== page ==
November , 1999

APEGGA Urges Co-operation

On "Engineering" Titles Issue

The use of the protected titles "engineer" and "engineering" continues to be a concern to APEGGA and to the other provincial/territorial associations responsible for regulating the engineering profession in Canada. Emerging disciplines, such as "software engineering, biomedical engineering" and a host of other designations complicate enforcement of the provincial/territorial legislation significantly. The intent is clear, the titles are protected to give members of the general public confidence that when they retain a person or company using these titles they are receiving advice from fully qualified, experienced and licensed professionals. Professional associations, like APEGGA, are charged with the responsibility of enforcing the provisions of their respective Acts.

Awareness Important

The solution to the problem would seem to be quite straightforward — determine what is the practice of engineering, and what is not, and restrict the use of the protected titles to those who are, in fact, practicing engineering. The difficulty comes in making this determination, especially when many of these persons are not registered with APEGGA. This matter is being addressed at the national level but we must continue to work at the provincial level as well. Raising awareness of this issue among our Members and to others is an important first step. We must work with educational institutions at all levels to see that only properly accredited engineering programs apply the term "engineer" in the title of the degree or diploma being offered. And we must make industry aware of the importance of using correct titles in reference to their job descriptions and of hiring only fully qualified and licensed professionals to fill positions that require these skills.

Educational institutions have not always shown the level of concern that we would expect. Several universities in Canada, for example, are offering programs with titles such as "software engineering" which do not lead to an engineering degree and do not qualify graduates for registration as a professional engineer. This is misleading to the students and to the public. Unfortunately, this is largely driven by industry which is demanding "software engineers" when what it really requires are "software developers" or "computer scientists". It thus becomes a marketing issue for the education institutions who react largely to market demands.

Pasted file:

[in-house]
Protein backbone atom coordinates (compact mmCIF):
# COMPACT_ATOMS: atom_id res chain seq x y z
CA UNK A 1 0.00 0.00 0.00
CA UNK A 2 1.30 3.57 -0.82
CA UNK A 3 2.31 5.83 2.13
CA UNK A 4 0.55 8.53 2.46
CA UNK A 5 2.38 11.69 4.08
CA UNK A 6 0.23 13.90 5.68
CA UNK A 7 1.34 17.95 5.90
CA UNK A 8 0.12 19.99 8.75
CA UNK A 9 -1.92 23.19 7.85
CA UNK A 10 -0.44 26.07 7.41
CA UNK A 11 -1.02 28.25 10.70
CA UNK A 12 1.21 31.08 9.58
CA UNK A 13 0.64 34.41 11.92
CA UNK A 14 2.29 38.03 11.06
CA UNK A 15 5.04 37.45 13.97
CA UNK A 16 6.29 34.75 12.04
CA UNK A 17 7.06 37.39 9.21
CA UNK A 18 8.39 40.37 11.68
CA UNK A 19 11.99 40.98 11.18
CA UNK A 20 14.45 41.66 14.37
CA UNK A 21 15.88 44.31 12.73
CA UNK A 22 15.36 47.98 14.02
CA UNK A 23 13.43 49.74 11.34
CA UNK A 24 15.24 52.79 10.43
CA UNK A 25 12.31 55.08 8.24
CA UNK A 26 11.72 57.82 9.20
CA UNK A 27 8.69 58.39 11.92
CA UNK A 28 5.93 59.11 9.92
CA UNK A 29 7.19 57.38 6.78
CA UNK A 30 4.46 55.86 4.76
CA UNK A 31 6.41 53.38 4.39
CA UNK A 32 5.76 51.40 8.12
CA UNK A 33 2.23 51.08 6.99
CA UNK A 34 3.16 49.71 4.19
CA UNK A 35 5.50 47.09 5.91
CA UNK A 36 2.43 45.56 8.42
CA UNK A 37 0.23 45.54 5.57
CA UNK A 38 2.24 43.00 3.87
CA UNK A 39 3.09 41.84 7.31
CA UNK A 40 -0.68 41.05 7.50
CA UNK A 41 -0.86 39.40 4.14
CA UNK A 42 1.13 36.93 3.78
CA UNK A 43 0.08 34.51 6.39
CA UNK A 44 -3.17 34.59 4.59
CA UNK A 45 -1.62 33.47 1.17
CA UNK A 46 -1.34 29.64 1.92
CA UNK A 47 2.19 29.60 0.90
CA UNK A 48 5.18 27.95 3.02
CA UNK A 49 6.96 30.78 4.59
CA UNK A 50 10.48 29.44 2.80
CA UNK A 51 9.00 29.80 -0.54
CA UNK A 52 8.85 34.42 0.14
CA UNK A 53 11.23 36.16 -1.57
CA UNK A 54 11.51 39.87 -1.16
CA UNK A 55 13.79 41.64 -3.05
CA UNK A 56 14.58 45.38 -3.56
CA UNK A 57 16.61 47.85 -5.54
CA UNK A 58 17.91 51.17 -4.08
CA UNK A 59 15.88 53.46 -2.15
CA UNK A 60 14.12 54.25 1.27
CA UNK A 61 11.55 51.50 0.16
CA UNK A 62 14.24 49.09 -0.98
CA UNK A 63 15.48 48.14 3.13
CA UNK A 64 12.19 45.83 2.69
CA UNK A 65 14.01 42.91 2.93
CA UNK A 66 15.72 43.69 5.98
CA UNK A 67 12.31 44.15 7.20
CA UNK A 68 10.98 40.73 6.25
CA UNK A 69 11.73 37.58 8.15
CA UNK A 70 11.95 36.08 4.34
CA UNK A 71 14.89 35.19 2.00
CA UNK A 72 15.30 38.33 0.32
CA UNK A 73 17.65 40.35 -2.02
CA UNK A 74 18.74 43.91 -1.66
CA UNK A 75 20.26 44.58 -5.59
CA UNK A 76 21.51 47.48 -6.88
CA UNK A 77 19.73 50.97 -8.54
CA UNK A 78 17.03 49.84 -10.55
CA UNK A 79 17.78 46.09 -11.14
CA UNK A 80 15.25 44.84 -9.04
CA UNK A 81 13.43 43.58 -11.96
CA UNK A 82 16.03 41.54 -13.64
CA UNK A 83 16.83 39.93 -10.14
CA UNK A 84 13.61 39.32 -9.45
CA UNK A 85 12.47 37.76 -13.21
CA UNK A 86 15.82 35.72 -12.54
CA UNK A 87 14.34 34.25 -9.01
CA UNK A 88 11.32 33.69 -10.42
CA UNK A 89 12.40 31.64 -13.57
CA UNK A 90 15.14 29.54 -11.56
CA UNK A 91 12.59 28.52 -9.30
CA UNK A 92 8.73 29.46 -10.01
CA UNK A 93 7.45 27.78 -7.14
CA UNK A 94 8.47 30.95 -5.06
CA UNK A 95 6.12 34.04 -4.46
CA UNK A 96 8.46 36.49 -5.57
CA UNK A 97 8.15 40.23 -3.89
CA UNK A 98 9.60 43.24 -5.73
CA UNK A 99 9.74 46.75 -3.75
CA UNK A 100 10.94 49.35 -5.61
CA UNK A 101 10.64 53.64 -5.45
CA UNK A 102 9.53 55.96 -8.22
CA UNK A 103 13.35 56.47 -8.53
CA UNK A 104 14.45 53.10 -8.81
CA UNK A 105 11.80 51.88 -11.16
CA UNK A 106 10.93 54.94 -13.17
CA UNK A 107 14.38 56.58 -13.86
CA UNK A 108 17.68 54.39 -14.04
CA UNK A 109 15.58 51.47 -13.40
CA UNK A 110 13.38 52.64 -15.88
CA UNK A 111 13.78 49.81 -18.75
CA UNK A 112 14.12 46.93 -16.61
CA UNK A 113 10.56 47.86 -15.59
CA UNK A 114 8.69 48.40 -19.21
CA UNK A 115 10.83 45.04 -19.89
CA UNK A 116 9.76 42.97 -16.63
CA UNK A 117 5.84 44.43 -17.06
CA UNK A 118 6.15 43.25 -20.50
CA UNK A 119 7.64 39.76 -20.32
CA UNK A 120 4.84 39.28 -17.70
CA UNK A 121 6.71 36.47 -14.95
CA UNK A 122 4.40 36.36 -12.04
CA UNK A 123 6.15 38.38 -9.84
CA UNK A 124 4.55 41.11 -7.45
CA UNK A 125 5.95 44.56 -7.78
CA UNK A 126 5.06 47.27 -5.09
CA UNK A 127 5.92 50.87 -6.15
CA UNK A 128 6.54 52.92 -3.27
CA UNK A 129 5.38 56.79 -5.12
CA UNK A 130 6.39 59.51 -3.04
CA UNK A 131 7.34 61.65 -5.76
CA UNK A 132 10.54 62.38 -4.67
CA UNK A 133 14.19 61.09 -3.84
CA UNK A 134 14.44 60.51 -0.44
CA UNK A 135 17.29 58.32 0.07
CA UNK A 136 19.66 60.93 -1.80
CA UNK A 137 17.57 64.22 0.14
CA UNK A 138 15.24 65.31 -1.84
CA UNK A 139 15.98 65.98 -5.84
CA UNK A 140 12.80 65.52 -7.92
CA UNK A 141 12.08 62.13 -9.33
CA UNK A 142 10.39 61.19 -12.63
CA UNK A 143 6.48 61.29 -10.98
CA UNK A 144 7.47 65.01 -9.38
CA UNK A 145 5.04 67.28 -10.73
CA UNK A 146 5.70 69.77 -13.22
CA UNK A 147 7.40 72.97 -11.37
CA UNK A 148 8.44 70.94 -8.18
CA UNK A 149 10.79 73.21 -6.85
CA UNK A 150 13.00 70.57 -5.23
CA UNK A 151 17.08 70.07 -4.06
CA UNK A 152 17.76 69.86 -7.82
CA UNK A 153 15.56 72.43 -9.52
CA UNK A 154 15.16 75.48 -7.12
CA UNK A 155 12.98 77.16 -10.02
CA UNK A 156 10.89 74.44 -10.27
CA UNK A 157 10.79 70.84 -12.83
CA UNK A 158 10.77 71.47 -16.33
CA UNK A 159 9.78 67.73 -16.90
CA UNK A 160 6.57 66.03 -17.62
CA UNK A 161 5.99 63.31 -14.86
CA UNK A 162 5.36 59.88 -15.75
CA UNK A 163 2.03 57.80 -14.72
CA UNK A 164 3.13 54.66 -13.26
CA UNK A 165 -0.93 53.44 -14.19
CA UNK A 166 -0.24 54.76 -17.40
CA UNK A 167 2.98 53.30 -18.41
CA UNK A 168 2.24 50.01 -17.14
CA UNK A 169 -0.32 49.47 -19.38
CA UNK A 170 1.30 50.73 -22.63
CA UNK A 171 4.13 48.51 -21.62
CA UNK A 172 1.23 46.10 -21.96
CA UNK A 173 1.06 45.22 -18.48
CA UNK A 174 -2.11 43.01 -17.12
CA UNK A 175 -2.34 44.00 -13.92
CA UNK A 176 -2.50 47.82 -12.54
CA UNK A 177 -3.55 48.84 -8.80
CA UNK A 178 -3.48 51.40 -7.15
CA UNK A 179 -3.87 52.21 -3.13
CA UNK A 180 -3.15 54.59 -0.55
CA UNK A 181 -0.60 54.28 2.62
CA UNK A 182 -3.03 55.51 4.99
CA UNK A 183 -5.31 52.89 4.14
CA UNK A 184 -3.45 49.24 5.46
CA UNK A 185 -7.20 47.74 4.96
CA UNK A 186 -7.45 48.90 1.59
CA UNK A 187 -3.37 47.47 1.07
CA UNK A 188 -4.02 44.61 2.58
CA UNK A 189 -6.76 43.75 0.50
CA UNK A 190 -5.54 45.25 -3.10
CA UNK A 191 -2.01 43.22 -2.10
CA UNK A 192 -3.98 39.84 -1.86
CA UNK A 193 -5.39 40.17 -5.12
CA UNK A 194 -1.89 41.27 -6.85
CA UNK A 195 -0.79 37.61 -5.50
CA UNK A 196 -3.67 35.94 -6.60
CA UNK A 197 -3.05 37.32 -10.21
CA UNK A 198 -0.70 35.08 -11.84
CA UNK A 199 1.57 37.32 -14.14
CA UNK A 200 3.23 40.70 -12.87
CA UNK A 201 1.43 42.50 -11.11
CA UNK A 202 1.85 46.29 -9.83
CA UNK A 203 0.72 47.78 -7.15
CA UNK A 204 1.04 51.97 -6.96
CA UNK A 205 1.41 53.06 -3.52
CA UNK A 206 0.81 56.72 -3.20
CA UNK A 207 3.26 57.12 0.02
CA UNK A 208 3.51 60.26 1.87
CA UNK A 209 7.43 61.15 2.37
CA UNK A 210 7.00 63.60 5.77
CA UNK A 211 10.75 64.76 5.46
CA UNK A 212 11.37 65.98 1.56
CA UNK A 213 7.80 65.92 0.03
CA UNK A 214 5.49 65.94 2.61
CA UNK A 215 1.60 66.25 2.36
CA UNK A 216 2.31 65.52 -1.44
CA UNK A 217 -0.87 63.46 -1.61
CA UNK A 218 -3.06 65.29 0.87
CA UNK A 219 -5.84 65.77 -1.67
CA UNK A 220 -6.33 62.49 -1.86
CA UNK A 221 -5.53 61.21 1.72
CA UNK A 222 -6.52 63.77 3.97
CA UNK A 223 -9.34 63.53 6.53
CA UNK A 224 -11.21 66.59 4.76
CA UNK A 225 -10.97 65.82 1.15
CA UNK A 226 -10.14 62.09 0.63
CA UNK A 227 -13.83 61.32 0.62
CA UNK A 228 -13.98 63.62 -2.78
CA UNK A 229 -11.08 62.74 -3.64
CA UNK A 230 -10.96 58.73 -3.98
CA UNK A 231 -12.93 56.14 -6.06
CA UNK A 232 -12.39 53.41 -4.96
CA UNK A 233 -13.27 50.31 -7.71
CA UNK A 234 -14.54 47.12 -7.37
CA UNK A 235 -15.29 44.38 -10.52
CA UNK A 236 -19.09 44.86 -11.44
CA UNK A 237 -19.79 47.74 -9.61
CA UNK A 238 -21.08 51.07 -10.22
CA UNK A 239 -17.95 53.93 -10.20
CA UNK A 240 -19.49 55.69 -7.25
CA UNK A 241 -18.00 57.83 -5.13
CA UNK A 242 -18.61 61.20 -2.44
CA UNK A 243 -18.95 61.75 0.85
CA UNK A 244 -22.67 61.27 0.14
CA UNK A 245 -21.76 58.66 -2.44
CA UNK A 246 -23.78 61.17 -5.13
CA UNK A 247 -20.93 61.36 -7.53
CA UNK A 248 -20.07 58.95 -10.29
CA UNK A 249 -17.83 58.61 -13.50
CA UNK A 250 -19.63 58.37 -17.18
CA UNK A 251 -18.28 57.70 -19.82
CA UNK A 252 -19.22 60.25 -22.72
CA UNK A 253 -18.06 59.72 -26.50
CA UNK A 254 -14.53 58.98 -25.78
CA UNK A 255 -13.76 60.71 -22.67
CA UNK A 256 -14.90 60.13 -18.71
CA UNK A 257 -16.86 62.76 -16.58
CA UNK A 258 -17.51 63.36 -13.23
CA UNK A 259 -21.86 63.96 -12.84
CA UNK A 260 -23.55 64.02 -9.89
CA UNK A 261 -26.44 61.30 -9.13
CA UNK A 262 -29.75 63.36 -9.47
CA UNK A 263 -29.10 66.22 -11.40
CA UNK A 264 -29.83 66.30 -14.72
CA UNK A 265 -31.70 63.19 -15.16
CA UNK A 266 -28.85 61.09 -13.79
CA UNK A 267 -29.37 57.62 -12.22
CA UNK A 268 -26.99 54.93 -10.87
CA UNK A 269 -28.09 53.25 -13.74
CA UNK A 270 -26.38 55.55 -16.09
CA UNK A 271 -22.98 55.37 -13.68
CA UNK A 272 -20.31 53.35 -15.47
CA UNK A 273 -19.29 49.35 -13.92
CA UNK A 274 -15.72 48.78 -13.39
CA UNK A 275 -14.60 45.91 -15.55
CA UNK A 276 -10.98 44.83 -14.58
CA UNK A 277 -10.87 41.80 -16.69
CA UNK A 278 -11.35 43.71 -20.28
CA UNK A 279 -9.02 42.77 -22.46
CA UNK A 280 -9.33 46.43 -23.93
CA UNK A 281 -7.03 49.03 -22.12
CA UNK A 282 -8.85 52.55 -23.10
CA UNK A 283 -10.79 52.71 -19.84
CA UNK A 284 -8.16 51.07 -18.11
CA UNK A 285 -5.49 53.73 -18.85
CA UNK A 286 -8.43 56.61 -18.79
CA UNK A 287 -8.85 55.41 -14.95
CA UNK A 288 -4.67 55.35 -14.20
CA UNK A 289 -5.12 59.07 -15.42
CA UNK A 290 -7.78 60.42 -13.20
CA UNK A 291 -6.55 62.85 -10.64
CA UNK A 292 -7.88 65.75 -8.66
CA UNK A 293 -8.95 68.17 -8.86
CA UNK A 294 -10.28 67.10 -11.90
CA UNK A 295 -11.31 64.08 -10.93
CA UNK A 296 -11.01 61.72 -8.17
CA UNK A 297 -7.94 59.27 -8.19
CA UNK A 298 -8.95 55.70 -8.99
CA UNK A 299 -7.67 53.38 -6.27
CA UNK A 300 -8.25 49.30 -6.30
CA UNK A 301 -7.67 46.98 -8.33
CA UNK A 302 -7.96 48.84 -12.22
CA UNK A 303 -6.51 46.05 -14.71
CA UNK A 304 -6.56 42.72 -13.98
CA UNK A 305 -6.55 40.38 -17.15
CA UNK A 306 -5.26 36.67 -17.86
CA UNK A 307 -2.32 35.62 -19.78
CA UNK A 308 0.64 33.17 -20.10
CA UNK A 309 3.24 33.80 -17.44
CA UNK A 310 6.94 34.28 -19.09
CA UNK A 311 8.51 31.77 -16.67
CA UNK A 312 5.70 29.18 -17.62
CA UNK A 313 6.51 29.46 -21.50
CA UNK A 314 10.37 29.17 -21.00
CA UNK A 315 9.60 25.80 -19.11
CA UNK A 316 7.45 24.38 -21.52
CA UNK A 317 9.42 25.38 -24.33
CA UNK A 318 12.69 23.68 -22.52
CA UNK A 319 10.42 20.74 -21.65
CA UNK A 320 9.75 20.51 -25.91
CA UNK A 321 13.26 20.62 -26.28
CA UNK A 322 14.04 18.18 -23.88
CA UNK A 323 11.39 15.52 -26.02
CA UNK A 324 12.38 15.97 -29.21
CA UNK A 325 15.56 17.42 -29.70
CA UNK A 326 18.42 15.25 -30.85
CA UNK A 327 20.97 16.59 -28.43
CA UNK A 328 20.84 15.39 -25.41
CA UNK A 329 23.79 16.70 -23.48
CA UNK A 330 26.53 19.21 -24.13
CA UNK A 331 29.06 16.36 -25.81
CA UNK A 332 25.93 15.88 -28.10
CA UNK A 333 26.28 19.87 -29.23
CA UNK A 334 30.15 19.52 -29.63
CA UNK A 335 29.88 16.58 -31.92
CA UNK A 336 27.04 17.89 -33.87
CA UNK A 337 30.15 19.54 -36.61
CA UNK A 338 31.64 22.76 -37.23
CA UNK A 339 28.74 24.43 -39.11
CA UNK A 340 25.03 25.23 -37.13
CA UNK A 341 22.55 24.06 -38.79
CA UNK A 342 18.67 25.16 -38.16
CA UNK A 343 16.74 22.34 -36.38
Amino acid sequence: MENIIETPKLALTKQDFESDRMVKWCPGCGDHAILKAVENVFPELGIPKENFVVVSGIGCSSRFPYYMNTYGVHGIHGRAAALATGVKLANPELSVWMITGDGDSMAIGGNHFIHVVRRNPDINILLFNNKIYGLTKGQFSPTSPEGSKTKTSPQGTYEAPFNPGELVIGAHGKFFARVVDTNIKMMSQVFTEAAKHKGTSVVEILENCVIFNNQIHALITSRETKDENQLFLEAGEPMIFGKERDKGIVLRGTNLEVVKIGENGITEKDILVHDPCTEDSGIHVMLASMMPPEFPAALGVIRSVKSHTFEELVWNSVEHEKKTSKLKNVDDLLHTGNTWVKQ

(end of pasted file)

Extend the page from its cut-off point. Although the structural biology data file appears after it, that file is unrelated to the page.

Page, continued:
Out-of-Court Agreement

For some time, discussions have been ongoing between the profession and Memorial University of Newfoundland (MUN) concerning a "software engineering" program being offered by the university’s Computer Science Department. Memorial acknowledges that this is not an engineering program and does not lead students to an engineering degree. Negotiations failed to reach a compromise and so an action was filed in the Supreme Court of Canada by the Canadian Council of Professional Engineers (CCPE) in conjunction with the Association of Professional Engineers and Geoscientists of Newfoundland (APEGN). Recently, just prior to the scheduled hearing in the Supreme Court, negotiations began again and resulted in an agreement being signed between CCPE and MUN/AUCC (the Association of Universities and Colleges of Canada). APEGN did not agree with the terms of the agreement and refused to participate in the signing.

The agreement required the court action to be withdrawn and sets guidelines for the establishment of a panel to be comprised of representatives of the engineering profession, the information processing profession, the engineering academic community and the computer science academic community, with an impartial chair. The panel is to be given one year to study the issue in detail and report with recommendations on how it might be resolved. The recommendations will not be binding on either party but both sides have pledged to use their best efforts to have them implemented.

Co-operative Approach

In contrast to this, APEGGA Council hopes to build upon the positive approach taken by the two universities in Alberta, the University of Calgary and the University of Alberta, both of which offer programs that are delivered co-operatively by the engineering and computer science departments.

This approach is in the best interests of the students, the profession and the public we serve. If applied nationally and supported by industry there would be no confusion, no disharmony and no expenditure of energy, time and resources dealing with what should be a very simple issue. Universities and other institutions should realize that there is no desire to restrict their academic freedom in any way or to interfere in the important work they do. But the safety of the public is paramount and must not be compromised in any way. The model offered by the Alberta universities represents a method of resolving this unfortunate issue and we applaud their initiative and common-sense approach. APEGGA Council fully supports this co-operative spirit and would encourage institutions in other provinces to follow the example set by the University of Calgary and the University of Alberta.


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